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What are Activities of Daily Living (ADLs)?

Activity of Daily Living (or ADL) is a term used by healthcare professionals to refer to the self-care tasks an individual does on a day-to-day basis, including work These activities are fundamental in caring for oneself and maintaining independence. An individual's ability or inability to perform ADLs is often used by Occupational Therapists as a way of measuring an individual’s functional status.

Basic ADLs are self-care activities routinely performed which include (but are not limited to):

  • Functional mobility, which includes the ability to walk and transfer in and out of a chair or bed. Essentially, it's the ability to move from one place to another as a person goes through their daily routines.
  • Personal hygiene, oral care and grooming, including skin and hair care.
  • Showering and/or bathing.
  • Toileting, which includes getting on/off toilet and cleaning oneself.
  • Dressing, which includes selecting appropriate attire and putting it on.
  • Self-feeding.

Occupational therapists try to identify functional difficulties because we want to make sure individuals are getting the help and support they need to compensate for, or overcome, these difficulties.

If you find certain parts of tasks difficult, equipment may be able to help you. For example, if you have difficulty reaching your back or feet to wash, long handled sponges may help. It might be that adaptations to your property could be needed. Adaptations include things like hand rails to help steady yourself in your home or if someone is a wheelchair user then a ramp can help get in and out of your property.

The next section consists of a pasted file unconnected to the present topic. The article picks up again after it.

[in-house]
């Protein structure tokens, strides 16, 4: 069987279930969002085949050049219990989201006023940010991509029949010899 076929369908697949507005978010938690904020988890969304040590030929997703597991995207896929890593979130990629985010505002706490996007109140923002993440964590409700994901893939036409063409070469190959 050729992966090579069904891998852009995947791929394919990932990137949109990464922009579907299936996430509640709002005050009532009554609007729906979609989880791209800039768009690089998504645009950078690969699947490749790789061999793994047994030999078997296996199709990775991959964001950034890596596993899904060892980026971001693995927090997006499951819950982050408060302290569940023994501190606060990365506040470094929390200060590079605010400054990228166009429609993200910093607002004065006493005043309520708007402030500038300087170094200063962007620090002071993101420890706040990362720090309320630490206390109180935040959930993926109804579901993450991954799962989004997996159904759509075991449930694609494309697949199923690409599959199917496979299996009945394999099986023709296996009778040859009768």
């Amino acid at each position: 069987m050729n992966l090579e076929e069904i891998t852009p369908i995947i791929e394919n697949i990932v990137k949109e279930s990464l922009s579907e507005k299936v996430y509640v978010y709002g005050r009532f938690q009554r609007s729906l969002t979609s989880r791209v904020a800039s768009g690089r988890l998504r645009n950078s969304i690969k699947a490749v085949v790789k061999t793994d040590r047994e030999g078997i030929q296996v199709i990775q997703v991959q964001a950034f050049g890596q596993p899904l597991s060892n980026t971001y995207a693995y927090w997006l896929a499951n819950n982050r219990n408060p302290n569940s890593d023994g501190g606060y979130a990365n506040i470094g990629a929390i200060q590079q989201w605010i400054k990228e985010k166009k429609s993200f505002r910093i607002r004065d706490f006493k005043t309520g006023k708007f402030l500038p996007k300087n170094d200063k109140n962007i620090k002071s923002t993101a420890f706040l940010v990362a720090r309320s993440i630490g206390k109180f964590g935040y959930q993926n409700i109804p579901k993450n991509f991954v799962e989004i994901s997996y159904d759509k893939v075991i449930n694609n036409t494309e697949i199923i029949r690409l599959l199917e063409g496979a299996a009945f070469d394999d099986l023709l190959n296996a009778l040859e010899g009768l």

There is a wide range of equipment available to make day to day life easier.

Equipment can help with tasks such as:

  • cutting food,
  • pouring kettles.
  • help turning taps.
  • getting out of the bath.
  • getting up stairs.
  • going to the toilet.
  • help remembering what pills to take and when to take them.

Occupational therapists are experts at identifying the causes of difficulties limiting participation in ADLs, leisure, work and educational pursuits. Their expertise enables them to consider service user needs and environmental factors to develop effective strategies that will maximise quality of life as well as independence in those daily activities that are important and/or necessary to each individual.

Further information regarding equipment that may help you can be found on the Living Made Easy website:

What about work?

Many people with neurological disabilities are in paid employment and there are resources and tips that can help make this easier. Speak to your occupational therapist if you have concerns, sometimes referral to a specific Vocational Rehabilitation service can be helpful. There are also government schemes and charities that can help you:

Access to Work:

020 8426 3110

Ability Net:

0800 269 545